Phase Two's spaces are hard to discern from the rude blockwork on site, but already a feel for the restaurant's three levels stepping down to allow views is evident. The outward aspect takes in the Scott Memorial, Waverley, Arthur's Seat and the Bank of Scotland. The latter's strong rustication is picked up in Phase Two's stone buttresses framing huge picture windows. The cladding is Clashach stone from Moray, north-east Scotland. Edinburgh quarries originally used for the RSA could not be accessed: Craigleith is a Sainsbury's, Hailes is in the green belt and Binny, used for later repairs, is a landfill. The fields selected aren't as strongly patterned (less iron) as those used for Benson & Forsyth's Museum of Scotland and BDP's Scottish Widows.
Entry to Phase Two is through a revolving door onto the gardens, set slightly off-axis to the East-West space. Ahead lies an IT Gallery, and beyond, a 200-seat lecture theatre, seminar and education rooms. The black box lecture theatre is logically set at the west end (no windows), with the restaurant, café and shop to the fenestrated elevation. The RSA and the National Gallery will be accessed directly from the link by circular staircases and lifts.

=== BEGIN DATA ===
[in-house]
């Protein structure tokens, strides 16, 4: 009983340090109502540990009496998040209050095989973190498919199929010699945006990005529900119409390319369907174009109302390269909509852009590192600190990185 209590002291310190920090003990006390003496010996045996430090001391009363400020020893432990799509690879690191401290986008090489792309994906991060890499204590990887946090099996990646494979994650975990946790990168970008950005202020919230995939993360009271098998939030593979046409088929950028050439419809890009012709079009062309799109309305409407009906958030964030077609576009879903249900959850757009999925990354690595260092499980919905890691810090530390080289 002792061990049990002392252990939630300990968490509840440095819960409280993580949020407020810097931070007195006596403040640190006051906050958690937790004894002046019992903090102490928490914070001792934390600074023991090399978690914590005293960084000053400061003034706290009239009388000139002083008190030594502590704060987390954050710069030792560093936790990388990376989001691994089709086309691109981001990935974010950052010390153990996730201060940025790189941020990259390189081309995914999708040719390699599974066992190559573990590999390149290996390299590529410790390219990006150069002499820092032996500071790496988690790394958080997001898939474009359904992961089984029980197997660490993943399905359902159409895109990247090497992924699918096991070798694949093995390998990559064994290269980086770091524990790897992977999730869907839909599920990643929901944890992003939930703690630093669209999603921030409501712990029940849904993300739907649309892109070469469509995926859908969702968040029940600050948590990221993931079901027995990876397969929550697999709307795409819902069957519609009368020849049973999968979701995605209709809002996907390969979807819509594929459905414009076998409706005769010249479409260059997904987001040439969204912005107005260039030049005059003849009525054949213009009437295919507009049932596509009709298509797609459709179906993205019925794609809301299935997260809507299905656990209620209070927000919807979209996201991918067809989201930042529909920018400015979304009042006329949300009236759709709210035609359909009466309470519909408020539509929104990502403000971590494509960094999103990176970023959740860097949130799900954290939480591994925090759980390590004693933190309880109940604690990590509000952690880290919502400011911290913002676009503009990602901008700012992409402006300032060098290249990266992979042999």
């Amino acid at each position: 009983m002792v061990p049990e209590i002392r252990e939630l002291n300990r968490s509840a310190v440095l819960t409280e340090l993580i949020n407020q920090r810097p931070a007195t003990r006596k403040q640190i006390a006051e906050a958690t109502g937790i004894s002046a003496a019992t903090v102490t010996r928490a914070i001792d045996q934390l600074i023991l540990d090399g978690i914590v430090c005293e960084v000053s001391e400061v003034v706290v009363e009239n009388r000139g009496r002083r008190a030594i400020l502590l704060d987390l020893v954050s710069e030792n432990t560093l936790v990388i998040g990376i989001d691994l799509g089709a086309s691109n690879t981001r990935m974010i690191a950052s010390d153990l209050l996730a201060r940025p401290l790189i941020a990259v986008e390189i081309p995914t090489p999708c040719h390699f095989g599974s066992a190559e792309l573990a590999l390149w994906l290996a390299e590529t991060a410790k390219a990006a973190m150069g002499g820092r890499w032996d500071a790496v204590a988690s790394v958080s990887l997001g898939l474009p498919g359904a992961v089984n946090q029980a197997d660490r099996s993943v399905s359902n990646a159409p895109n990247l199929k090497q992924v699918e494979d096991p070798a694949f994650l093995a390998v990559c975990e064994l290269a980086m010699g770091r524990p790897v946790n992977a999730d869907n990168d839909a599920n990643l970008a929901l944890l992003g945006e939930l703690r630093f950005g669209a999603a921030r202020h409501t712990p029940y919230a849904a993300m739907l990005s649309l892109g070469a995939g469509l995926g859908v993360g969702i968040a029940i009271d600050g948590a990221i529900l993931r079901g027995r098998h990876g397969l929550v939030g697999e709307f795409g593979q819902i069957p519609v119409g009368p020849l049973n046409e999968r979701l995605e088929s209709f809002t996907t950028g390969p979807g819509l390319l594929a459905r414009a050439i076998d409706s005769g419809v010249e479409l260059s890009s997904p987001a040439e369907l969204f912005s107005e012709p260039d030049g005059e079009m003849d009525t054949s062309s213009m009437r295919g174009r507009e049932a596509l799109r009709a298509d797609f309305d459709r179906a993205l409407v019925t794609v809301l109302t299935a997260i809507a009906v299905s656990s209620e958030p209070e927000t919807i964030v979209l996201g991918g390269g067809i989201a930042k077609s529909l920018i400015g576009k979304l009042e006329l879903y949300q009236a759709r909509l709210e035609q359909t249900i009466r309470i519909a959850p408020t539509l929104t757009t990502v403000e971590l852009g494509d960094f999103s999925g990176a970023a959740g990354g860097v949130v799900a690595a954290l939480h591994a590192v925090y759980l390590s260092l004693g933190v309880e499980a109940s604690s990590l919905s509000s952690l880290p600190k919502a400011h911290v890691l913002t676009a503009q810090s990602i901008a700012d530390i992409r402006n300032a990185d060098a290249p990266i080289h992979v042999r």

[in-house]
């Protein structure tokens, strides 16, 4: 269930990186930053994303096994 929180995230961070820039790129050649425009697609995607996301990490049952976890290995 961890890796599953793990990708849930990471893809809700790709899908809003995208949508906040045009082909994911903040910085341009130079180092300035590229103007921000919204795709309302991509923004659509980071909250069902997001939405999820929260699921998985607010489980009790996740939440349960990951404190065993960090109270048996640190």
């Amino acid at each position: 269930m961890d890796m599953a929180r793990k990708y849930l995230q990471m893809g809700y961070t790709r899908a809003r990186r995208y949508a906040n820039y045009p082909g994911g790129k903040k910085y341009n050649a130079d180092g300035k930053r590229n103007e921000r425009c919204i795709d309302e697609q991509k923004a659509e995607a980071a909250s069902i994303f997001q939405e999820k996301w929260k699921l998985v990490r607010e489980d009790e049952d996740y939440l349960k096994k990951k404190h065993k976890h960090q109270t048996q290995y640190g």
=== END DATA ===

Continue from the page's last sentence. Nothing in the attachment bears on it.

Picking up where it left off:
To the south are the 1978 Property Services Agency NGS offices, expressed with ribbon windows; consequently the stone structures above seem to float rather ungainly in the evening when the lights are on, especially in Winter's dark afternoons with few leaves to hide the view.
Presentations from architects shortlisted in the 1999 competition are exhibited in Gallery 7 of the RSA. Centrepiece is a large wooden model of the winning project. The unsuccessful architects were Simpson & Brown and Pawson Williams, Mecanoo, Terry Farrell & Partners, Law & Dunbar-Nasmith and Richard Murphy. The jury included Sir Timothy Clifford, Director-General of the National Galleries of Scotland, and Rick Mather. John Miller & Partners have a celebrated pedigree when it comes to Galleries: Tate Gallery of British Art, The Fitzwilliam Museum, Whitechapel Gallery and the Serpentine Gallery.
Almost 1500 sq metres of restored gallery space are housed in eleven galleries. Monet: The Seine and the Sea would have been impossible without the RSA's restoration. The National Gallery lacked the facilities to host larger travelling exhibitions and the RSA, which had the space, had need of repair for many years.
The Playfair Project is a success. Galleries were not closed for a single day. Two great 19th-century landmark buildings were restored and linked with little disruption to the Gardens. Phase Two is due for completion on budget and ahead of schedule, in August 2004. The architecture is restrained and polite, the sign of a confident architect. The picture postcards, in fact, almost don't need to be recreated.